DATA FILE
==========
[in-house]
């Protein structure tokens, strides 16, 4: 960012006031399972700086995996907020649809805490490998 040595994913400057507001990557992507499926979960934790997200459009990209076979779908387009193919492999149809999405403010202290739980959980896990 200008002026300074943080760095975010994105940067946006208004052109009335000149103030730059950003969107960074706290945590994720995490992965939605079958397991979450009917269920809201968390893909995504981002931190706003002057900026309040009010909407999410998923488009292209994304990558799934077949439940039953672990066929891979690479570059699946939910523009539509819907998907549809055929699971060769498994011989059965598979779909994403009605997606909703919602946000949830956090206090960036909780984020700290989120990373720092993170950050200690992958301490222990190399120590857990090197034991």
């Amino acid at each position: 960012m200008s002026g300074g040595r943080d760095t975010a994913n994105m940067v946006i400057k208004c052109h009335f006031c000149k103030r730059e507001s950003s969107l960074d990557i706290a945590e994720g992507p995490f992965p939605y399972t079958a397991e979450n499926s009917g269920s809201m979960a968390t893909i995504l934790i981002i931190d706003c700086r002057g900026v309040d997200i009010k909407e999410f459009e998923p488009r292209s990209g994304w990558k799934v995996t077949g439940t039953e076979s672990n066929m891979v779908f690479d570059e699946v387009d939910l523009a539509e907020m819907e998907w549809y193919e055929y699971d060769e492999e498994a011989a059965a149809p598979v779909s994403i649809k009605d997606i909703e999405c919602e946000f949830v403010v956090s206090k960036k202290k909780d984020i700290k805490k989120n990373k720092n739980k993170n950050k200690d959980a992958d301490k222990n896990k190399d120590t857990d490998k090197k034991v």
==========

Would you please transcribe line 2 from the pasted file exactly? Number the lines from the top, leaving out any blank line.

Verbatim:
């Protein structure tokens, strides 16, 4: 960012006031399972700086995996907020649809805490490998 040595994913400057507001990557992507499926979960934790997200459009990209076979779908387009193919492999149809999405403010202290739980959980896990 200008002026300074943080760095975010994105940067946006208004052109009335000149103030730059950003969107960074706290945590994720995490992965939605079958397991979450009917269920809201968390893909995504981002931190706003002057900026309040009010909407999410998923488009292209994304990558799934077949439940039953672990066929891979690479570059699946939910523009539509819907998907549809055929699971060769498994011989059965598979779909994403009605997606909703919602946000949830956090206090960036909780984020700290989120990373720092993170950050200690992958301490222990190399120590857990090197034991």